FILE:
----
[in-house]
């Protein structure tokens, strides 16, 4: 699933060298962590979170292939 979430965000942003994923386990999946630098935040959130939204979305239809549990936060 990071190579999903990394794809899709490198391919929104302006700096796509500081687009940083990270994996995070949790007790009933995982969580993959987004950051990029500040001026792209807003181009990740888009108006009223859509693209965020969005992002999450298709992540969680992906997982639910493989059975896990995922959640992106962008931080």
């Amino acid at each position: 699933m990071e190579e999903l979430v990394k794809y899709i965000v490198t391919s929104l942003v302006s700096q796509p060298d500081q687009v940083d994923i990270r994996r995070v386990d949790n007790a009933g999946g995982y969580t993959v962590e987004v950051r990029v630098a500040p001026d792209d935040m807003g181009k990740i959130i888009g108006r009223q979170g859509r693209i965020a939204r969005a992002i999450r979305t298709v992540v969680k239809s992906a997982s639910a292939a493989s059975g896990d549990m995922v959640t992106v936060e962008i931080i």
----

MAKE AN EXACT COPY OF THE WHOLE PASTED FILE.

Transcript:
[in-house]
């Protein structure tokens, strides 16, 4: 699933060298962590979170292939 979430965000942003994923386990999946630098935040959130939204979305239809549990936060 990071190579999903990394794809899709490198391919929104302006700096796509500081687009940083990270994996995070949790007790009933995982969580993959987004950051990029500040001026792209807003181009990740888009108006009223859509693209965020969005992002999450298709992540969680992906997982639910493989059975896990995922959640992106962008931080």
């Amino acid at each position: 699933m990071e190579e999903l979430v990394k794809y899709i965000v490198t391919s929104l942003v302006s700096q796509p060298d500081q687009v940083d994923i990270r994996r995070v386990d949790n007790a009933g999946g995982y969580t993959v962590e987004v950051r990029v630098a500040p001026d792209d935040m807003g181009k990740i959130i888009g108006r009223q979170g859509r693209i965020a939204r969005a992002i999450r979305t298709v992540v969680k239809s992906a997982s639910a292939a493989s059975g896990d549990m995922v959640t992106v936060e962008i931080i």